Bishops Slammed for Support of ‘Passion’
The U.S. Conference of Catholic Bishops is drawing harsh condemnations in some circles over its much-anticipated review of “The Passion of the Christ.”
Using terms like “outrage” and “betrayal,” several Jewish and Catholic interfaith leaders are saying that in praising Mel Gibson’s film on Jesus’ last 12 hours, the bishops’ conference, the top Roman Catholic Church body in America, is guilty of ignoring its own guidelines for putting on Passion plays. In particular, these critics say, the movie violates the guidelines by failing to avoid excessive violence and anti-Jewish stereotypes.
They are warning that the positive review could help Gibson’s film become the standard version of the Passion accepted by tens of millions of people around the world for generations to come — an outcome they call dangerous and potentially damaging to future Jewish-Christian relations.
“This movie is a defining moment for Christian leadership, particularly Catholic but also Protestant,” said Rabbi James Rudin, senior interfaith adviser to the American Jewish Committee. “If they don’t speak out and point out the distortions and the errors and the extra-biblical additions and anti-Jewish stereotypes — and it may already be too late — this movie will be the benchmark for the Passion story for the next decades.”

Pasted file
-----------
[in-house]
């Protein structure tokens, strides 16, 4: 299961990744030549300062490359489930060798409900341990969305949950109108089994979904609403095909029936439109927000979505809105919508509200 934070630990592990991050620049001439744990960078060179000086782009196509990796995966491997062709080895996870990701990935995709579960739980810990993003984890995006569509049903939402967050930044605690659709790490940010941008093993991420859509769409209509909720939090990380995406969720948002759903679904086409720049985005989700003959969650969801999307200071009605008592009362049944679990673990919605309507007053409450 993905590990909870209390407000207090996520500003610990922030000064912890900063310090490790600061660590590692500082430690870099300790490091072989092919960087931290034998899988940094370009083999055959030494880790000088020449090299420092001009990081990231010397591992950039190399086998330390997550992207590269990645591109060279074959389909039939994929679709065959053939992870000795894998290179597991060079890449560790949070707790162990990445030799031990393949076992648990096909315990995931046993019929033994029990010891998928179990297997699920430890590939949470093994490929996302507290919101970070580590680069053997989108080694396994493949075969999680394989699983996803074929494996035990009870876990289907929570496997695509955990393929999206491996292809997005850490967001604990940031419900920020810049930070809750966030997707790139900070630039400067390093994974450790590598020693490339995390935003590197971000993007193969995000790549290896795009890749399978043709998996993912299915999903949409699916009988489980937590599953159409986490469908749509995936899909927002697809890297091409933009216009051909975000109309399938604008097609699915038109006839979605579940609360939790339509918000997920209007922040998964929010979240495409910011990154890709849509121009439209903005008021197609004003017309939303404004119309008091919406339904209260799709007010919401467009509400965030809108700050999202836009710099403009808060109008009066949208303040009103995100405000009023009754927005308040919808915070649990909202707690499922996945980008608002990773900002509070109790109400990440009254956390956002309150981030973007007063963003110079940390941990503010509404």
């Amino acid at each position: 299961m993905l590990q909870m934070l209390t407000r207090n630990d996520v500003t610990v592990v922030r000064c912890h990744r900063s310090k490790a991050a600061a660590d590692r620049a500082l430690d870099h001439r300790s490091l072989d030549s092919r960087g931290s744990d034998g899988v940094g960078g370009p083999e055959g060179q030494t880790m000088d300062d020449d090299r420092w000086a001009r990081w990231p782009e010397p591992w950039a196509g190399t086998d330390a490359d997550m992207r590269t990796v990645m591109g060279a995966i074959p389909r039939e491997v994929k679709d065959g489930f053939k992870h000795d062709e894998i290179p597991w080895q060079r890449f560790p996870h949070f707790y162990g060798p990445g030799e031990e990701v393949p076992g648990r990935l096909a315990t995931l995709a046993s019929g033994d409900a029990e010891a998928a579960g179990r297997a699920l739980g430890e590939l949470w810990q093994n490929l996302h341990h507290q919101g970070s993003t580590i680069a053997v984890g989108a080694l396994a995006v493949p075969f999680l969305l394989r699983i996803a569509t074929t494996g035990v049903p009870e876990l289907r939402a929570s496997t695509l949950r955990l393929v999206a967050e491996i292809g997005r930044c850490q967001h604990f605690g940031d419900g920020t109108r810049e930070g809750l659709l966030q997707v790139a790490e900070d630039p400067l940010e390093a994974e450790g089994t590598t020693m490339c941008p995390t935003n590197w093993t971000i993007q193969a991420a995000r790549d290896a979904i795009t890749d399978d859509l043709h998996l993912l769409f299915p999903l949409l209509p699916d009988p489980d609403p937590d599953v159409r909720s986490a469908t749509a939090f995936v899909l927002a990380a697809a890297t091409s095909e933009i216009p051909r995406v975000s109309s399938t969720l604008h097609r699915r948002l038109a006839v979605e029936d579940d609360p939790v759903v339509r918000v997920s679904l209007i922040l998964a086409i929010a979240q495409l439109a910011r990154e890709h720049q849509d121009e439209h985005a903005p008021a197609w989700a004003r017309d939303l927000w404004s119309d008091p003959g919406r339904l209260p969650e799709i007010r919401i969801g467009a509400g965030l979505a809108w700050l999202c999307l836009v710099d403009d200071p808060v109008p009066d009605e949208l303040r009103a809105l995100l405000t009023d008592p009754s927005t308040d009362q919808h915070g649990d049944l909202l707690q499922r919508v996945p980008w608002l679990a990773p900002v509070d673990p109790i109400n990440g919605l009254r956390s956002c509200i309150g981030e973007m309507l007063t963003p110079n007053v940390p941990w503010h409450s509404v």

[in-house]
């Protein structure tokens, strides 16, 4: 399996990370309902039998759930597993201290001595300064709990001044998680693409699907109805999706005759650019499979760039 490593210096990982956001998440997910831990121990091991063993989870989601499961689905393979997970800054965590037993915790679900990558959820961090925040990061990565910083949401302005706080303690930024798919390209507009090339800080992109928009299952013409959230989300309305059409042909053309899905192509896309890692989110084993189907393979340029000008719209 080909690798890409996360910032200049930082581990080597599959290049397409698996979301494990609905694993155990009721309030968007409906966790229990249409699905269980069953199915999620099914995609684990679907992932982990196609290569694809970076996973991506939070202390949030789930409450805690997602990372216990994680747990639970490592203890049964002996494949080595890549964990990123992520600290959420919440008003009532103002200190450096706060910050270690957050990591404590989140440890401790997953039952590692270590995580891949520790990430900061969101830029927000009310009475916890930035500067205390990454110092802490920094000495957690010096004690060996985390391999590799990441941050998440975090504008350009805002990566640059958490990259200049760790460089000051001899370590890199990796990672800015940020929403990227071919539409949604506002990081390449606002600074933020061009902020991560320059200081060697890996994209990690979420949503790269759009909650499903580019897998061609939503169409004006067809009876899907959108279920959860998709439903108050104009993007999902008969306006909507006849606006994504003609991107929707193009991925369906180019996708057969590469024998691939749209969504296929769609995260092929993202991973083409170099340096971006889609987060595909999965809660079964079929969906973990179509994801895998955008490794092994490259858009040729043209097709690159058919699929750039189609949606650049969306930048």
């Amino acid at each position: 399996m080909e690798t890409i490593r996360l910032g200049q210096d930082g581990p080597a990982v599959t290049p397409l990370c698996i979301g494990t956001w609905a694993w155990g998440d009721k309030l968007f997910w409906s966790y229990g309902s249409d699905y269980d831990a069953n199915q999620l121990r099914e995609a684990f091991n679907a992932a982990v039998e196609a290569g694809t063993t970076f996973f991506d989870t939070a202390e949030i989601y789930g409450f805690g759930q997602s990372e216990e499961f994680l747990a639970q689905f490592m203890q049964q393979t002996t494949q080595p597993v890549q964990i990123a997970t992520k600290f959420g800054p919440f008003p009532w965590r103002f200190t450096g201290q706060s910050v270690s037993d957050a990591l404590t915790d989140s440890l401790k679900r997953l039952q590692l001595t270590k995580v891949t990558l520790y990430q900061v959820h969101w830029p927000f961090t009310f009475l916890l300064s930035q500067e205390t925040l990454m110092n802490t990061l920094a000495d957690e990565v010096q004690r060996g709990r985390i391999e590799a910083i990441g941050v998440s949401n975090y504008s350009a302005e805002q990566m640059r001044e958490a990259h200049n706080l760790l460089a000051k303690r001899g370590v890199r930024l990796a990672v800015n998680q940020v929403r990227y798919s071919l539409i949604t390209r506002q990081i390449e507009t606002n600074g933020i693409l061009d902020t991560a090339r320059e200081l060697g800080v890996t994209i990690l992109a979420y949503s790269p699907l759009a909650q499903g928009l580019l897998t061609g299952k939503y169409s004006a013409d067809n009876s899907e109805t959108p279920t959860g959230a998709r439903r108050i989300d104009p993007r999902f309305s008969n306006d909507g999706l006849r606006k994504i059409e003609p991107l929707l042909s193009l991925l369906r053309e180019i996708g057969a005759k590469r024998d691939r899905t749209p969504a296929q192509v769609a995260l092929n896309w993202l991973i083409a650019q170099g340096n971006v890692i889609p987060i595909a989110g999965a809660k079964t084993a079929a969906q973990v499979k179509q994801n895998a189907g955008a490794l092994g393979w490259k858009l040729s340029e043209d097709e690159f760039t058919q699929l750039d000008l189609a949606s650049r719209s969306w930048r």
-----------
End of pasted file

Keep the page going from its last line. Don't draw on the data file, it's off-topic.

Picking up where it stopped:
Rudin added: “If Christian leaders allow Gibson to hijack their story and define it, then they have abdicated their teaching authority, and it is very, very upsetting.”
The conference’s review, issued by the organization’s Office for Film & Broadcasting, dismissed claims — made by many professional film critics, as well as Christian and Jewish scholars — that the movie blames the Jews collectively for the death of Jesus. Written by Gerri Pare, director of the film and broadcasting office, staff member David DiCerto and office consultant Anne Navarro, the review stated: “Concerning the issue of anti-Semitism, the Jewish people are at no time blamed collectively for Jesus’ death, rather Christ himself freely embraces his destiny.”
The trio of reviewers argued that “overall the film presents Jews in much the same way as any other group, a mix of vice and virtue, good and bad,” adding that the movie “suggests that all humanity shares culpability for the Crucifixion” and “makes it abundantly clear that it is the Romans who are Christ’s executioners.”
Regarding the film’s bloody violence, the reviewers wrote: “The film employs a visceral undiluted realism in its retelling of the passion, eschewing Sunday school delicacy in favor of in your face rawness that is much too intense for children.
“That notwithstanding, the movie is an artistic achievement in terms of its textured cinematography, haunting atmospherics, lyrical editing, detailed production design and soulful score.”
Mel Gibson’s spokesman, Alan Nierob, praised the bishops’ conference, saying, “I thought the USCCB review was surprisingly good.”
The review drew harsh criticisms, however, from several members of a highly publicized ad hoc interfaith scholars group assembled last year by the ecumenical specialists at the bishops’ conference and the Anti-Defamation League to analyze an early version of Gibson’s script. Among those objecting to the review were the Rev. John Pawlikowski, director of the Catholic-Jewish studies program at the Catholic Theological Union in Chicago; Philip Cunningham, executive director of the Center for Christian Jewish Learning at Boston College, and Hebrew Union College professor Michael Cook.